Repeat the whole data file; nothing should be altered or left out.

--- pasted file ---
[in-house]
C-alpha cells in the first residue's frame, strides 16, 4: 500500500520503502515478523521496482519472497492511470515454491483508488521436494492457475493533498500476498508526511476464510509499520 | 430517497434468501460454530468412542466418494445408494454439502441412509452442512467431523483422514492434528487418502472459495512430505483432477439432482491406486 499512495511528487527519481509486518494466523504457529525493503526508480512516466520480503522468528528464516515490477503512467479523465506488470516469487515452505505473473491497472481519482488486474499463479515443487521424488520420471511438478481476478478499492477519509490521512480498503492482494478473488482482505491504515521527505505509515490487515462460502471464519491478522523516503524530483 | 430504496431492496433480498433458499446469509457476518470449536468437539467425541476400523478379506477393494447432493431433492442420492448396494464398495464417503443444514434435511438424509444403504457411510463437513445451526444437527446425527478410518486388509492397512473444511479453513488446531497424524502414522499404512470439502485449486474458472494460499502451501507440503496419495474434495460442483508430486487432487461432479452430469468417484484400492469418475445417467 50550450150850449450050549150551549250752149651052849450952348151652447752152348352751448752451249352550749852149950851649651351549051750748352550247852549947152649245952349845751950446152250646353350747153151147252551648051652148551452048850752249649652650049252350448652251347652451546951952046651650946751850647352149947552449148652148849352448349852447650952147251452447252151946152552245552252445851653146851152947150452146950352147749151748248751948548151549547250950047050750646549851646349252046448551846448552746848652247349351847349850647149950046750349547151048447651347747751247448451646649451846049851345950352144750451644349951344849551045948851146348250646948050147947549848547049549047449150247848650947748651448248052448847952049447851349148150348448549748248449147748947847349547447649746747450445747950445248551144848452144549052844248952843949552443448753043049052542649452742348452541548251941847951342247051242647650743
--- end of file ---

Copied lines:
[in-house]
C-alpha cells in the first residue's frame, strides 16, 4: 500500500520503502515478523521496482519472497492511470515454491483508488521436494492457475493533498500476498508526511476464510509499520 | 430517497434468501460454530468412542466418494445408494454439502441412509452442512467431523483422514492434528487418502472459495512430505483432477439432482491406486 499512495511528487527519481509486518494466523504457529525493503526508480512516466520480503522468528528464516515490477503512467479523465506488470516469487515452505505473473491497472481519482488486474499463479515443487521424488520420471511438478481476478478499492477519509490521512480498503492482494478473488482482505491504515521527505505509515490487515462460502471464519491478522523516503524530483 | 430504496431492496433480498433458499446469509457476518470449536468437539467425541476400523478379506477393494447432493431433492442420492448396494464398495464417503443444514434435511438424509444403504457411510463437513445451526444437527446425527478410518486388509492397512473444511479453513488446531497424524502414522499404512470439502485449486474458472494460499502451501507440503496419495474434495460442483508430486487432487461432479452430469468417484484400492469418475445417467 50550450150850449450050549150551549250752149651052849450952348151652447752152348352751448752451249352550749852149950851649651351549051750748352550247852549947152649245952349845751950446152250646353350747153151147252551648051652148551452048850752249649652650049252350448652251347652451546951952046651650946751850647352149947552449148652148849352448349852447650952147251452447252151946152552245552252445851653146851152947150452146950352147749151748248751948548151549547250950047050750646549851646349252046448551846448552746848652247349351847349850647149950046750349547151048447651347747751247448451646649451846049851345950352144750451644349951344849551045948851146348250646948050147947549848547049549047449150247848650947748651448248052448847952049447851349148150348448549748248449147748947847349547447649746747450445747950445248551144848452144549052844248952843949552443448753043049052542649452742348452541548251941847951342247051242647650743